Saturday, January 21, 2012
With the radio on
I don't think Spanish radio is quite as potent a force in everyday life as it is in the UK but it still has plenty of listeners. I'm one of them. This week radio has been in the news because the state broadcaster, RNE, which first broadcast from Salamanca as a propaganda arm of the Francoist forces in the Spanish Civil War, celebrated its 75th anniversary.
I tend to listen to Radio 5 which is the news channel of the state broadcaster but I also listen to both their speech channel, Radio Nacional and Radio 3 their music channel. There are plenty of good talk radio stations though they aren't shy about having a political view. SER, Onda Cero and Punto Radio are some of the bigger national broadcasters. The Church didn't want to get left out and has a radio station called COPE. None of the talk radio stations has the breadth of the BBC and there seem to be almost no drama, soaps, comedy or quizz shows. Sport, and by sport in Spain I mean football, takes up huge chunks of the talk radio airtime.
Contemporary music is badly served by Spanish radio. Radio 3, mentioned earlier, could be absolutely splendid. They have some great music with the most eclectic range you could imagine but they also seem to love presenters who prattle on for hours in a monotone. It is about the only place to hear the up and coming Indie bands though whether they be Spanish or International. On the more standard pop channels the presenters seem to be pretty good but their problem is that they play the same music over and over again. The Top 40 charts stand still and there are very seldom anything but mainstream Spanish and International artists in them. I've copied this weeks chart at the bottom of this post. Look how long the songs have been around. The National music channels include 40 Principales, Kiss FM, Cadena 100 and Cadenadial which limits itself to Spanish songs. There are the Golden Oldie channels too.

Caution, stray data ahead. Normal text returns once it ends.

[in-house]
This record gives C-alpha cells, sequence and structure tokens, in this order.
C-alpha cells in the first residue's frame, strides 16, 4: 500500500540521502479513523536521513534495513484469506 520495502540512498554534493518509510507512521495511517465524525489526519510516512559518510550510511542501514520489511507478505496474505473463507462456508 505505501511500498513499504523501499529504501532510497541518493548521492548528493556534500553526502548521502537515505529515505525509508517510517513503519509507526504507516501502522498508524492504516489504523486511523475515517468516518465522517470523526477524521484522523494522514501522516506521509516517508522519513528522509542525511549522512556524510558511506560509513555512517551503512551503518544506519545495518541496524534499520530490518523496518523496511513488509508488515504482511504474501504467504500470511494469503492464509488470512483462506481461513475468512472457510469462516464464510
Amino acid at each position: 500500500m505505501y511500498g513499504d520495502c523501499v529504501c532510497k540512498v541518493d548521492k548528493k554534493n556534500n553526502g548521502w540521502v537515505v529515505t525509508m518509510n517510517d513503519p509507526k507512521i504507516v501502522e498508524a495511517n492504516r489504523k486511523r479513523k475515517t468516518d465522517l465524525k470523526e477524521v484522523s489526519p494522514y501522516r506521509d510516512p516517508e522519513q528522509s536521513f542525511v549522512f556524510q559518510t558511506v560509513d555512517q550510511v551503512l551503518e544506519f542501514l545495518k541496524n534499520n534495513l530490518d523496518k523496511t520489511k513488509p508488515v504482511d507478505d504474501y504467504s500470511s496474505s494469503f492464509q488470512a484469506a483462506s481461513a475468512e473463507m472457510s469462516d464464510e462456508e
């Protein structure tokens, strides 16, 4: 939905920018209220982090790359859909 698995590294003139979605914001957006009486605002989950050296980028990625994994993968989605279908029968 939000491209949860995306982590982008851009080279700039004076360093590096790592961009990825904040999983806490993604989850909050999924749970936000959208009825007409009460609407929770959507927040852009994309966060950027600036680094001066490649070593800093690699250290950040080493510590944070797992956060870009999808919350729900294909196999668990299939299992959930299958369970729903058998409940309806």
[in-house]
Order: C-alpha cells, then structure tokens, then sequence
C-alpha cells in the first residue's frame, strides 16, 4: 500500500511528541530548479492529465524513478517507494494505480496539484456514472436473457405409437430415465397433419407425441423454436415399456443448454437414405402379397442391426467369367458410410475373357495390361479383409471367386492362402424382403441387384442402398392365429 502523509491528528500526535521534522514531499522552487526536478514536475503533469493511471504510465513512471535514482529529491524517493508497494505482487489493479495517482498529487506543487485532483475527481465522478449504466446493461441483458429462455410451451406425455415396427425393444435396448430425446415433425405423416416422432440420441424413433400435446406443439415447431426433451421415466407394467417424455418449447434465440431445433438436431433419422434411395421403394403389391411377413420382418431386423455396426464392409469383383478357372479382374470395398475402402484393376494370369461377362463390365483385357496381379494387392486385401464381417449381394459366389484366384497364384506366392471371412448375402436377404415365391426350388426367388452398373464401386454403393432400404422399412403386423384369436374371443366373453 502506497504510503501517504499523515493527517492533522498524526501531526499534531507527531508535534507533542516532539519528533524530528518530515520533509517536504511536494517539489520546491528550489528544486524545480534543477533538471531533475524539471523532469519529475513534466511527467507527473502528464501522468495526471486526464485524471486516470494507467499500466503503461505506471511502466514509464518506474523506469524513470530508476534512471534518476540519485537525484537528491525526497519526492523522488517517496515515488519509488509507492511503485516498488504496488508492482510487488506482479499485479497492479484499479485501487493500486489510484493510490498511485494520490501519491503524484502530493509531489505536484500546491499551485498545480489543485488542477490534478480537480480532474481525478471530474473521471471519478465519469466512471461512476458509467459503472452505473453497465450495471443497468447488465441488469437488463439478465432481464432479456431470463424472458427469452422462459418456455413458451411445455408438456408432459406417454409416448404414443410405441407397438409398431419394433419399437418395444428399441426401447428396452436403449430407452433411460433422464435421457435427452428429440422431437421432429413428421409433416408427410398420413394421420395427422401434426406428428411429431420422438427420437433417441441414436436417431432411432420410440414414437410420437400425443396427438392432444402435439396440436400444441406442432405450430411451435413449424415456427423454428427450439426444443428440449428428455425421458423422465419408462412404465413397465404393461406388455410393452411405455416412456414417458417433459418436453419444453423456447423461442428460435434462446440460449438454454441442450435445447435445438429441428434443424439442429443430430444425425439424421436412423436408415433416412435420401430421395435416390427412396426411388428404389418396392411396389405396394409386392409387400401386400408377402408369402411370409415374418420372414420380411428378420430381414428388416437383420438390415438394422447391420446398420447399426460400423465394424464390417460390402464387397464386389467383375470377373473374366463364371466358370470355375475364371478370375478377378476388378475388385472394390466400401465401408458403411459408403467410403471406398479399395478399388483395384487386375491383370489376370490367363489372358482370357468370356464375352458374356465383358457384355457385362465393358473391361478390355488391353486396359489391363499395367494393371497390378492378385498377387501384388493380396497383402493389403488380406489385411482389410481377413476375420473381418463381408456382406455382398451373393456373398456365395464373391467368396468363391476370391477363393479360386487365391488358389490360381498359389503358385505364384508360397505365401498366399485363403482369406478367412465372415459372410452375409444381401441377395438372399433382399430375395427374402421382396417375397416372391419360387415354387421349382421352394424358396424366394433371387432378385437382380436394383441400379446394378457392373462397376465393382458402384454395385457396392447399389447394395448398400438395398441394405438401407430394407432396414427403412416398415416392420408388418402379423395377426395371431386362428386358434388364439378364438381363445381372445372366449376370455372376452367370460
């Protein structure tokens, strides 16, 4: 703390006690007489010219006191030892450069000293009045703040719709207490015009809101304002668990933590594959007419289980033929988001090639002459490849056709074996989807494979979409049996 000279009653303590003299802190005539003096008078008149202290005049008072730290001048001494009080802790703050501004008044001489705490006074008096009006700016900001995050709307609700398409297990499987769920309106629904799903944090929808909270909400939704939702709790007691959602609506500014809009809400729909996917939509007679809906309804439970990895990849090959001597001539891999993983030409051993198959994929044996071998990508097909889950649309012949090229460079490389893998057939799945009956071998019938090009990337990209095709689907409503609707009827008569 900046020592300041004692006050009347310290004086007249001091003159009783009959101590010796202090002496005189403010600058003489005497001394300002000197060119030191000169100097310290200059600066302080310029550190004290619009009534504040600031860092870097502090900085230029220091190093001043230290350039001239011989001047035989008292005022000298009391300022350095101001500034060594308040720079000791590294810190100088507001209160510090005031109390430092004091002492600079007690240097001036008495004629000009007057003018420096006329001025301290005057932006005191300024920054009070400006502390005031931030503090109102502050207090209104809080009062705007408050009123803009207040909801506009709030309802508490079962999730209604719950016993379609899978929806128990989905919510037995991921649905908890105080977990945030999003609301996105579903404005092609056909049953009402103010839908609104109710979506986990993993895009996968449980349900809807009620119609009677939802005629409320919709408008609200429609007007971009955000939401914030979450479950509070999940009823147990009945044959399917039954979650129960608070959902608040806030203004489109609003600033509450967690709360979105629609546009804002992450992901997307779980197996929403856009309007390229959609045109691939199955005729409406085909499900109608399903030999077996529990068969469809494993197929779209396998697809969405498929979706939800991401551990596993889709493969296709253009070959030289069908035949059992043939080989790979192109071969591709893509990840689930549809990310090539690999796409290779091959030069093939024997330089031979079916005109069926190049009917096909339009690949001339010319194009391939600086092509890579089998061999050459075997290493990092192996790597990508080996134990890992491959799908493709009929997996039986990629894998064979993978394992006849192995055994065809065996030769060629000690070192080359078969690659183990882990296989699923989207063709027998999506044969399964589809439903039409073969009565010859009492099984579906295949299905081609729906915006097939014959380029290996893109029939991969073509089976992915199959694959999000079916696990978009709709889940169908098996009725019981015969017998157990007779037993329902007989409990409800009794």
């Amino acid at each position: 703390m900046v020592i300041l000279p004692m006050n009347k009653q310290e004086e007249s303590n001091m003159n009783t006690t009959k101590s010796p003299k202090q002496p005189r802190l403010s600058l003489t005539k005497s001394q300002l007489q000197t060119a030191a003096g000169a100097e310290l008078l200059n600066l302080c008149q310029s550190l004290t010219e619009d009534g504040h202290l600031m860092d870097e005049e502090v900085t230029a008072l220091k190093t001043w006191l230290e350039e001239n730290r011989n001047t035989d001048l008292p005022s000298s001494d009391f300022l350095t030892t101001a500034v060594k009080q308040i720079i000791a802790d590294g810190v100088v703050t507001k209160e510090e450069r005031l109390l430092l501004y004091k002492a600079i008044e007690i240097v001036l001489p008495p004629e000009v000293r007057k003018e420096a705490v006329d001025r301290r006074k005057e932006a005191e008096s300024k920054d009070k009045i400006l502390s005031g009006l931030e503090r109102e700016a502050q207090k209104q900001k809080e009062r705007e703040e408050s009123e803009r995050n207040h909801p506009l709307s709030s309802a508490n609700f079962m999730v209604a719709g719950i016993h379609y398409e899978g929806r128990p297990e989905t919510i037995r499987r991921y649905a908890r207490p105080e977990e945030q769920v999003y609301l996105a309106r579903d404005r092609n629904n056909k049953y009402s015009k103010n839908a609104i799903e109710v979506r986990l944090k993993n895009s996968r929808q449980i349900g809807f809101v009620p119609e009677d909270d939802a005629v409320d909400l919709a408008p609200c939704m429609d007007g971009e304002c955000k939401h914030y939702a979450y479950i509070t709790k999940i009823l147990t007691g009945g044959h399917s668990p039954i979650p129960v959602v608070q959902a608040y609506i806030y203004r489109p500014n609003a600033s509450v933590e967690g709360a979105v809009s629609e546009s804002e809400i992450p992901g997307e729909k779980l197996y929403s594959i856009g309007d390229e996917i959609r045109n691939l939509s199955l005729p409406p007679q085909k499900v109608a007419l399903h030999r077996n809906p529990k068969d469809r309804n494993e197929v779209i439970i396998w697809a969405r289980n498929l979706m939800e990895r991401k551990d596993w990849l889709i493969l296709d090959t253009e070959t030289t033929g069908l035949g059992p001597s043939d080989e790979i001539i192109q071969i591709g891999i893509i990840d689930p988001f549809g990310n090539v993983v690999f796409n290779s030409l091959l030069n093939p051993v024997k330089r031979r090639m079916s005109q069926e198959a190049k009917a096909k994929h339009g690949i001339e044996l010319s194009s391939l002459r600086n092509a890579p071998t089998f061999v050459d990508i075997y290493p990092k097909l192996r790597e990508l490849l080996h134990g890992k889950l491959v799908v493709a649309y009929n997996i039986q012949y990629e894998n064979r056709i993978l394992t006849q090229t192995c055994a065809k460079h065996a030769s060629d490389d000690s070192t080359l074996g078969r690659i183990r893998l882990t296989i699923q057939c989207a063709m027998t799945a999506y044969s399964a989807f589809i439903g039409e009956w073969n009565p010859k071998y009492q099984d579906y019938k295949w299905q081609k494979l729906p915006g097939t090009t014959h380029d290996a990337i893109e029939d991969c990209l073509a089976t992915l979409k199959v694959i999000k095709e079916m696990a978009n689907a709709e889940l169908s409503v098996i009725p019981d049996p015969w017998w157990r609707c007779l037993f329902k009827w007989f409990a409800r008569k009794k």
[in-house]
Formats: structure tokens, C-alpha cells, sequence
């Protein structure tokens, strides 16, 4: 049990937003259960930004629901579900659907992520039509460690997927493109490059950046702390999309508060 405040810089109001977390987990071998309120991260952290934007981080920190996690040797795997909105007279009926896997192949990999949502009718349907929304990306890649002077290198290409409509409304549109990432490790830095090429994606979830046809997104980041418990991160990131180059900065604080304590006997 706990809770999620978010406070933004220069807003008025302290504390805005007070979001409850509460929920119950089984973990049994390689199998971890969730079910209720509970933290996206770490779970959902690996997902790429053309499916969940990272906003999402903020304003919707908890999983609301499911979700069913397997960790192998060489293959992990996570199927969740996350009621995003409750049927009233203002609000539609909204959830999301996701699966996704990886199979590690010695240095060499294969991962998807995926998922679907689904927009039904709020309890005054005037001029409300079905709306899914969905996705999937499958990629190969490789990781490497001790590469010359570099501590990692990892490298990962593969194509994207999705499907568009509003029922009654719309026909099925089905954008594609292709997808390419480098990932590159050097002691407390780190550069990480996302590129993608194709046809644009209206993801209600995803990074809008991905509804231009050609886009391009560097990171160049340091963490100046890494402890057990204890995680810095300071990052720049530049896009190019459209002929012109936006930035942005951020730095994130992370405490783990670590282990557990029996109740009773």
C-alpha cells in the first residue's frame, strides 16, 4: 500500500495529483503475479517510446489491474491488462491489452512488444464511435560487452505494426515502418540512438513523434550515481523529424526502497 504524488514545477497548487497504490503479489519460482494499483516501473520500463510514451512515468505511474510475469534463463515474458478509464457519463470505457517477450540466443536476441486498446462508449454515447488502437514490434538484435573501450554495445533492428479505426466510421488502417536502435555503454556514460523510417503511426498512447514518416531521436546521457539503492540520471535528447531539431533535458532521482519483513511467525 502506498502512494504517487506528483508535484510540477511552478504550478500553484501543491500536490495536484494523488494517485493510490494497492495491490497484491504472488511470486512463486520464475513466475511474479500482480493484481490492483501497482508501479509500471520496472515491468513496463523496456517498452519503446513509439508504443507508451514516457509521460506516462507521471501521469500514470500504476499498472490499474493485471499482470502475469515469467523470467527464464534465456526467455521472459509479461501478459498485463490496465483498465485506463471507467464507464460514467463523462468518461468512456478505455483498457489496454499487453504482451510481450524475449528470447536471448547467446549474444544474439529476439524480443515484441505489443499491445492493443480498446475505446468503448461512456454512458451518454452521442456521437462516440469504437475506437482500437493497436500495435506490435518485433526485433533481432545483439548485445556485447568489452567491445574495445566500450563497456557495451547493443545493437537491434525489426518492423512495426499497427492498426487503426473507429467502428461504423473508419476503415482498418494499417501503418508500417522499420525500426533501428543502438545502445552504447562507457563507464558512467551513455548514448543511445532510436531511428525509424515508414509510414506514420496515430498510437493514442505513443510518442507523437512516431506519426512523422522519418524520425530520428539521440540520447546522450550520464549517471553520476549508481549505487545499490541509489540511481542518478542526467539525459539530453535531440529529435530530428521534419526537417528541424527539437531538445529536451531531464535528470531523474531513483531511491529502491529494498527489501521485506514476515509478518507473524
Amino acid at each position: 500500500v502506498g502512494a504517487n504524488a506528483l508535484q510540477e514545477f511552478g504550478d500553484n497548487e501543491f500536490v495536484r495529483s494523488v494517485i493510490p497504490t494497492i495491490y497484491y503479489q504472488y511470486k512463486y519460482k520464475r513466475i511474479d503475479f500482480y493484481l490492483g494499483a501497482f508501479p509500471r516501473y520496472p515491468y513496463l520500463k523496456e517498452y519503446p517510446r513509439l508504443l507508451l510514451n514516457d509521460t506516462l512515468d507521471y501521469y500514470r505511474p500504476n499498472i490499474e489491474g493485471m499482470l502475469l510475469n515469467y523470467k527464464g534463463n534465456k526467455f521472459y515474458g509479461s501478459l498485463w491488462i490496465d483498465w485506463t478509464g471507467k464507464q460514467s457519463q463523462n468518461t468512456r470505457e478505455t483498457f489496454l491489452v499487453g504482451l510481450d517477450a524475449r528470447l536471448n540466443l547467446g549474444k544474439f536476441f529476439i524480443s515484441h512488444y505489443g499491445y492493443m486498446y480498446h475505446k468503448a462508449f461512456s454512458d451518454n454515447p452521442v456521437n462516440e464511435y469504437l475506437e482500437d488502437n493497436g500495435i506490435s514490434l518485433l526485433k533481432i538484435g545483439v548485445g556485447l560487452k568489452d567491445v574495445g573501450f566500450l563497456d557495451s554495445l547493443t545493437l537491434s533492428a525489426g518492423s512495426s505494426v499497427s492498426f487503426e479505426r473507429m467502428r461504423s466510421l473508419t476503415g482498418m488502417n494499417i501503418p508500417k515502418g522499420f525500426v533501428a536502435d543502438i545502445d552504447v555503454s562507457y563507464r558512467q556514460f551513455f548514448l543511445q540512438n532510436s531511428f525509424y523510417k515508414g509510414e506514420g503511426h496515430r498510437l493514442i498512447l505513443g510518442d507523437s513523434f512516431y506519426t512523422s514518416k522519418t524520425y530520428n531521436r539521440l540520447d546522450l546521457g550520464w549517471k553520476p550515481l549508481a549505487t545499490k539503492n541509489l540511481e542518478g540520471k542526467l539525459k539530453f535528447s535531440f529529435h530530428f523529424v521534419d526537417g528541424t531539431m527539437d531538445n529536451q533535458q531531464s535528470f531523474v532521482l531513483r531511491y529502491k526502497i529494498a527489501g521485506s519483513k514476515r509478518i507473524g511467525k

The only Classical Music I've ever heard on the radio is from RNE. I haven't heard a lot because, so far as I can tell, Radio Clásica specializes in trying to bore their listeners to death. It's a personal opinion of course and maybe Music and Meaning or the World of the Phonograph have their audiences. There is absolutely nothing like Classic FM that I'm aware of.
Local Radio Stations are often very local. We have a generalist one in Pinoso, there's one in Aspe too and typical programming includes music, local news, local jobs, local ads and local ads - oh, and local ads. It's far more common though for local programming to be delivered by the local team of one of the national broadcasters. They take over a local frequency for their programming for a couple of hours each day. There are plenty of local music stations too including a few English language ones on the coast but none of the programming is very adventurous. There is a smattering of religious broadcasters as well.
In summary good quality radio in general but with a very limited scope. Oh, and it's not digital, no DAB here to speak of, so reception can be a problem out of the cities.
Cuarenta Principales chart as of Saturday 21 January 2012
1 Ai se eu te pego, Michel Teló
Last week Nº 2 Weeks on chart: 6, Highest position: 1
2 Someone like you, Adele
Last week Nº 1 Weeks on chart: 10, Highest position: 1
3 Titanium, David Guetta
Last week Nº 4 Weeks on chart: 15, Highest position: 1
4 Got 2 luv u, Sean Paul
Last week Nº 3 Weeks on chart: 19, Highest position: 3
5 Good feeling, Flo Rida
Last week Nº 6 Weeks on chart: 12, Highest position: 5
6 Cometas por el cielo, La Oreja de Van Gogh
Last week Nº 5 Weeks on chart: 9, Highest position: 5
7 We found love, Rihanna and Calvin Harris
Last week Nº 8 Weeks on chart: 13, Highest position: 1
8 No sigue modas, Juan Magán
Last week Nº 10 Weeks on chart: 5, Highest position: 8
9 Domino, Jessie J
Last week Nº 7 Weeks on chart: 9, Highest position: 7
10 Stereo hearts, Gym Class Heroes
Last week Nº 14 Weeks on chart: 7, Highest position: 10